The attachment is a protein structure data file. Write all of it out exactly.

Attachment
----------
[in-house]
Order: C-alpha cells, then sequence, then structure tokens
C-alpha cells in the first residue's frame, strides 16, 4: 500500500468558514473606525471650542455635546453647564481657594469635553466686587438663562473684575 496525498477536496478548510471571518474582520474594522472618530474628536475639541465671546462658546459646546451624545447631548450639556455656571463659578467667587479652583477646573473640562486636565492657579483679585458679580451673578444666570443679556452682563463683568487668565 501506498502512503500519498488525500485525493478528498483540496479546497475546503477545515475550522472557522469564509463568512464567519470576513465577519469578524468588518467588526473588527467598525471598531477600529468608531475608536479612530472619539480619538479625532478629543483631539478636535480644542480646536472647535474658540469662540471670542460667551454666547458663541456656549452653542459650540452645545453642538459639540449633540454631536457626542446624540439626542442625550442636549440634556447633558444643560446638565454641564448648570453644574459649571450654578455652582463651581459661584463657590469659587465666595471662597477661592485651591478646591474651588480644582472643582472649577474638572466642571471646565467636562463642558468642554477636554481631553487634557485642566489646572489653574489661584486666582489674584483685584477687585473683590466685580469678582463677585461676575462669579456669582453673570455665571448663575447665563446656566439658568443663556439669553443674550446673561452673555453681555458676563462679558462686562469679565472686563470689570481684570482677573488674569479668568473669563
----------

[in-house]
Order: C-alpha cells, then sequence, then structure tokens
C-alpha cells in the first residue's frame, strides 16, 4: 500500500468558514473606525471650542455635546453647564481657594469635553466686587438663562473684575 496525498477536496478548510471571518474582520474594522472618530474628536475639541465671546462658546459646546451624545447631548450639556455656571463659578467667587479652583477646573473640562486636565492657579483679585458679580451673578444666570443679556452682563463683568487668565 501506498502512503500519498488525500485525493478528498483540496479546497475546503477545515475550522472557522469564509463568512464567519470576513465577519469578524468588518467588526473588527467598525471598531477600529468608531475608536479612530472619539480619538479625532478629543483631539478636535480644542480646536472647535474658540469662540471670542460667551454666547458663541456656549452653542459650540452645545453642538459639540449633540454631536457626542446624540439626542442625550442636549440634556447633558444643560446638565454641564448648570453644574459649571450654578455652582463651581459661584463657590469659587465666595471662597477661592485651591478646591474651588480644582472643582472649577474638572466642571471646565467636562463642558468642554477636554481631553487634557485642566489646572489653574489661584486666582489674584483685584477687585473683590466685580469678582463677585461676575462669579456669582453673570455665571448663575447665563446656566439658568443663556439669553443674550446673561452673555453681555458676563462679558462686562469679565472686563470689570481684570482677573488674569479668568473669563